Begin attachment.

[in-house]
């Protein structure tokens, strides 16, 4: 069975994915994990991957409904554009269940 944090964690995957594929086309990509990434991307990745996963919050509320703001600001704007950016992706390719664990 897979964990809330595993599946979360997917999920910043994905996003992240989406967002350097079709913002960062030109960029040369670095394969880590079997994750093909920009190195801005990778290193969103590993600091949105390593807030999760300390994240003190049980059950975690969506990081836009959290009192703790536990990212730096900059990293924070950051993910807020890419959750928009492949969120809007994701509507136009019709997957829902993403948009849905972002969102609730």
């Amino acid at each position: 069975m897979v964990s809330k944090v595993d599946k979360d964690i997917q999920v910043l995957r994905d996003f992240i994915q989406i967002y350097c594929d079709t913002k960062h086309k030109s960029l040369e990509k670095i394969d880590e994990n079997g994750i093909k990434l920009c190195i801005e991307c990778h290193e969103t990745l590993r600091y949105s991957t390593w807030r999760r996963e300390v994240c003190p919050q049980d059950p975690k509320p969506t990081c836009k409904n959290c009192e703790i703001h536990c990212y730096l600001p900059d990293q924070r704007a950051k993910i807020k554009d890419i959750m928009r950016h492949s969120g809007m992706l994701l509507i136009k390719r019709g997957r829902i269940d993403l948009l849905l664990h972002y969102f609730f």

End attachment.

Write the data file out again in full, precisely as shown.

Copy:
[in-house]
């Protein structure tokens, strides 16, 4: 069975994915994990991957409904554009269940 944090964690995957594929086309990509990434991307990745996963919050509320703001600001704007950016992706390719664990 897979964990809330595993599946979360997917999920910043994905996003992240989406967002350097079709913002960062030109960029040369670095394969880590079997994750093909920009190195801005990778290193969103590993600091949105390593807030999760300390994240003190049980059950975690969506990081836009959290009192703790536990990212730096900059990293924070950051993910807020890419959750928009492949969120809007994701509507136009019709997957829902993403948009849905972002969102609730």
């Amino acid at each position: 069975m897979v964990s809330k944090v595993d599946k979360d964690i997917q999920v910043l995957r994905d996003f992240i994915q989406i967002y350097c594929d079709t913002k960062h086309k030109s960029l040369e990509k670095i394969d880590e994990n079997g994750i093909k990434l920009c190195i801005e991307c990778h290193e969103t990745l590993r600091y949105s991957t390593w807030r999760r996963e300390v994240c003190p919050q049980d059950p975690k509320p969506t990081c836009k409904n959290c009192e703790i703001h536990c990212y730096l600001p900059d990293q924070r704007a950051k993910i807020k554009d890419i959750m928009r950016h492949s969120g809007m992706l994701l509507i136009k390719r019709g997957r829902i269940d993403l948009l849905l664990h972002y969102f609730f």